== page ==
China won’t hold trade talks unless Trump stops threats

Posted September 25, 2018

As the Trump administration escalated the ongoing trade conflict, government officials from Beijing on Monday accused the White House of engaging in "trade bullyism" to intimidate other countries into submission, as reported by Reuters.

The US has "made a series of false accusations, and used increasing tariffs and other means of economic intimidation, to try to impose its own interests on China by way of extreme pressure", the State Council (cabinet) said in a white paper on trade and economic tensions with Washington.

The charges came in a white paper published by China's cabinet, the State Council, and claimed the U.S. had turned toward "unilateralism, protectionism and economic hegemonism" as Trump pursues his "America First" agenda.

Beijing and Washington are locked in a festering trade war with both sides hitting each other's goods with tariffs worth billions. "For the go to war with China over trade is for the enter a war that it can not win".

The latest round of USA duties took effect just after midnight Washington time on Monday (midday in Beijing) on a list of products ranging from frozen meat to television components.

Trump threatened last week to add $267 billion in Chinese imports to the target list if Beijing retaliated for the latest USA taxes.

The US official said on Friday there was no date set for the next round of talks.

China summoned the United States ambassador in Beijing and postponed joint military talks in protest against a U.S. decision to sanction a Chinese military agency and its director for buying Russian fighter jets and a surface-to-air missile system. "We remain open to continuing discussions with China, but China must meaningfully engage on the unfair trading practices".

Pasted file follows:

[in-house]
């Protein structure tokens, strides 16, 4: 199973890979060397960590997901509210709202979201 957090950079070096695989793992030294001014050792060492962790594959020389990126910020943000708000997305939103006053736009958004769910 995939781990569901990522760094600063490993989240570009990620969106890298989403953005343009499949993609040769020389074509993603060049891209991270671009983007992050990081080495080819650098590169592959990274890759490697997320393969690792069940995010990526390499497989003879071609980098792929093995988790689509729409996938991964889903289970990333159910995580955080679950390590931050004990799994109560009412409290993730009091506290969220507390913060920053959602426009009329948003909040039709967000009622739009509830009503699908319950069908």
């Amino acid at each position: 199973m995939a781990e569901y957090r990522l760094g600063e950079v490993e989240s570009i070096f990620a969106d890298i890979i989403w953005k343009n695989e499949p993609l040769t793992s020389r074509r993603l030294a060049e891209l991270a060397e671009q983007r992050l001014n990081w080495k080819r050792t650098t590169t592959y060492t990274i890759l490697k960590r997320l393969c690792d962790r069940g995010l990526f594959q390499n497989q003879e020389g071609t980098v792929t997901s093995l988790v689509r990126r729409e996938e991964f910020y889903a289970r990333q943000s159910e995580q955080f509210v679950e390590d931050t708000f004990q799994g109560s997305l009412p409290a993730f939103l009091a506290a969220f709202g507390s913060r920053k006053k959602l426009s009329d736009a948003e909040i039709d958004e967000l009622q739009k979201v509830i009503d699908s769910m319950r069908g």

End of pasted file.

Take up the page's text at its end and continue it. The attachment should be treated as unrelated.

"NO END IN SIGHT FOR TRADE WAR" Several rounds of China-US trade talks in recent months have yielded no major breakthroughs and attempts at arranging another meeting in coming weeks have fallen through.

Analysts believe that China may be waiting for U.S. mid-term elections early next month for any hints of changes in Washington's policy stance.

McDonald's No.2 market is China, Starbucks has 34 locations in China, wanting to go to 7,000.

"With generic polls favoring the Democrats, they may feel that the trade environment may be less hostile after November 6", said ING's chief Asia economist, Rob Carnell.

"The Trump administration must get its position straight though - what does it want from China, and who is empowered as a negotiator by President Trump to bring the deal home?" China's customs agency said it responded at noon by beginning to collect taxes of 5 or 10 per cent on a $60 billion list of 5,207 American goods, from honey to industrial chemicals.

The new restrictive measures against China would also result in an inflation rise in the US, Goldman warns. Some analysts say there is also a risk that China could allow its currency to weaken again to cushion the blow to its exporters.